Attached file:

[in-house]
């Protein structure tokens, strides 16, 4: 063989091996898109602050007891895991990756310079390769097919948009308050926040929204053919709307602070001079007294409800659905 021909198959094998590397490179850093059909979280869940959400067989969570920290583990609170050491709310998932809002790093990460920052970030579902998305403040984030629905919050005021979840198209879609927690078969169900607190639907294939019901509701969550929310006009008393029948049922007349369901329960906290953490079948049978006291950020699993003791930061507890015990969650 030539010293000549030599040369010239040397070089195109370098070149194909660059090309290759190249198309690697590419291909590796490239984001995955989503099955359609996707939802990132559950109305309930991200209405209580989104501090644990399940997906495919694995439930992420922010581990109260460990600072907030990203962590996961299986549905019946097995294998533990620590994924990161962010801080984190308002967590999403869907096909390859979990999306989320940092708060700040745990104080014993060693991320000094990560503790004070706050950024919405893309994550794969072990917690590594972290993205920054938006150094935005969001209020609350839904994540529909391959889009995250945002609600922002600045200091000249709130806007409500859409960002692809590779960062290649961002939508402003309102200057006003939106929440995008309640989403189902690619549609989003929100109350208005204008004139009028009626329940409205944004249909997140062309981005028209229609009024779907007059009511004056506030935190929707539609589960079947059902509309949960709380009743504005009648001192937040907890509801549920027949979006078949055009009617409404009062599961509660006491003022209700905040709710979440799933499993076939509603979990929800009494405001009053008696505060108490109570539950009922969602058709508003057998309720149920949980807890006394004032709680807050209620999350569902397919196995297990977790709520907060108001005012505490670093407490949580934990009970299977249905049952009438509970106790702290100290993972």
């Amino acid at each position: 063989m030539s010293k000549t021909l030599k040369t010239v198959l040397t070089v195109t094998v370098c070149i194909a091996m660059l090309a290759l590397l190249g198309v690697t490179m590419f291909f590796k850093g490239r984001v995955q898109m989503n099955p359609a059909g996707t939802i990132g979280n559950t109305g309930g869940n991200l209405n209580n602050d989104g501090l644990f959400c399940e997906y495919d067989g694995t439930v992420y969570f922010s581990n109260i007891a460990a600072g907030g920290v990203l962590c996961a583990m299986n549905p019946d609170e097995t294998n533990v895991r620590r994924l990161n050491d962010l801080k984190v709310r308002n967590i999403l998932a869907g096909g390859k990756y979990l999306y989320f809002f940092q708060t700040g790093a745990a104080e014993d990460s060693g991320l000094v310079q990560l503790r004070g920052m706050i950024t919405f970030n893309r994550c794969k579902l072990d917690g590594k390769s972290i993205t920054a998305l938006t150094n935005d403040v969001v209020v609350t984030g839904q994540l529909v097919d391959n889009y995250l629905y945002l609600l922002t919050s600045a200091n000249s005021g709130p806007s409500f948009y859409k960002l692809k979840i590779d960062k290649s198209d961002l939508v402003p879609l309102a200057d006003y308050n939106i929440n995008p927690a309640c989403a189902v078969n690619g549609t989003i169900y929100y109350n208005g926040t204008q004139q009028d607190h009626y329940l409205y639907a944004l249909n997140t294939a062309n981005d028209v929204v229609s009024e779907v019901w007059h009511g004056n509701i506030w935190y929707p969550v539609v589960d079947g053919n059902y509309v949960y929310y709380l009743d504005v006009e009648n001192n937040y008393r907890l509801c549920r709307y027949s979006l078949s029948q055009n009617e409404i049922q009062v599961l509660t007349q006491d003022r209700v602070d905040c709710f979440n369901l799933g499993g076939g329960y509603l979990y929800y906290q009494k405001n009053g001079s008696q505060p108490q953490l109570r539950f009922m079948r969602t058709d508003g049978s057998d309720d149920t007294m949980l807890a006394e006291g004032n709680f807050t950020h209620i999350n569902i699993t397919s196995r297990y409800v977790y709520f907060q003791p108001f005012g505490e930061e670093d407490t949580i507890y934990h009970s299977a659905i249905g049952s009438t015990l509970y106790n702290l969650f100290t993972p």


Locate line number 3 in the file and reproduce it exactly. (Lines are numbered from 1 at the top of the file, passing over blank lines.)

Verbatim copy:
């Amino acid at each position: 063989m030539s010293k000549t021909l030599k040369t010239v198959l040397t070089v195109t094998v370098c070149i194909a091996m660059l090309a290759l590397l190249g198309v690697t490179m590419f291909f590796k850093g490239r984001v995955q898109m989503n099955p359609a059909g996707t939802i990132g979280n559950t109305g309930g869940n991200l209405n209580n602050d989104g501090l644990f959400c399940e997906y495919d067989g694995t439930v992420y969570f922010s581990n109260i007891a460990a600072g907030g920290v990203l962590c996961a583990m299986n549905p019946d609170e097995t294998n533990v895991r620590r994924l990161n050491d962010l801080k984190v709310r308002n967590i999403l998932a869907g096909g390859k990756y979990l999306y989320f809002f940092q708060t700040g790093a745990a104080e014993d990460s060693g991320l000094v310079q990560l503790r004070g920052m706050i950024t919405f970030n893309r994550c794969k579902l072990d917690g590594k390769s972290i993205t920054a998305l938006t150094n935005d403040v969001v209020v609350t984030g839904q994540l529909v097919d391959n889009y995250l629905y945002l609600l922002t919050s600045a200091n000249s005021g709130p806007s409500f948009y859409k960002l692809k979840i590779d960062k290649s198209d961002l939508v402003p879609l309102a200057d006003y308050n939106i929440n995008p927690a309640c989403a189902v078969n690619g549609t989003i169900y929100y109350n208005g926040t204008q004139q009028d607190h009626y329940l409205y639907a944004l249909n997140t294939a062309n981005d028209v929204v229609s009024e779907v019901w007059h009511g004056n509701i506030w935190y929707p969550v539609v589960d079947g053919n059902y509309v949960y929310y709380l009743d504005v006009e009648n001192n937040y008393r907890l509801c549920r709307y027949s979006l078949s029948q055009n009617e409404i049922q009062v599961l509660t007349q006491d003022r209700v602070d905040c709710f979440n369901l799933g499993g076939g329960y509603l979990y929800y906290q009494k405001n009053g001079s008696q505060p108490q953490l109570r539950f009922m079948r969602t058709d508003g049978s057998d309720d149920t007294m949980l807890a006394e006291g004032n709680f807050t950020h209620i999350n569902i699993t397919s196995r297990y409800v977790y709520f907060q003791p108001f005012g505490e930061e670093d407490t949580i507890y934990h009970s299977a659905i249905g049952s009438t015990l509970y106790n702290l969650f100290t993972p």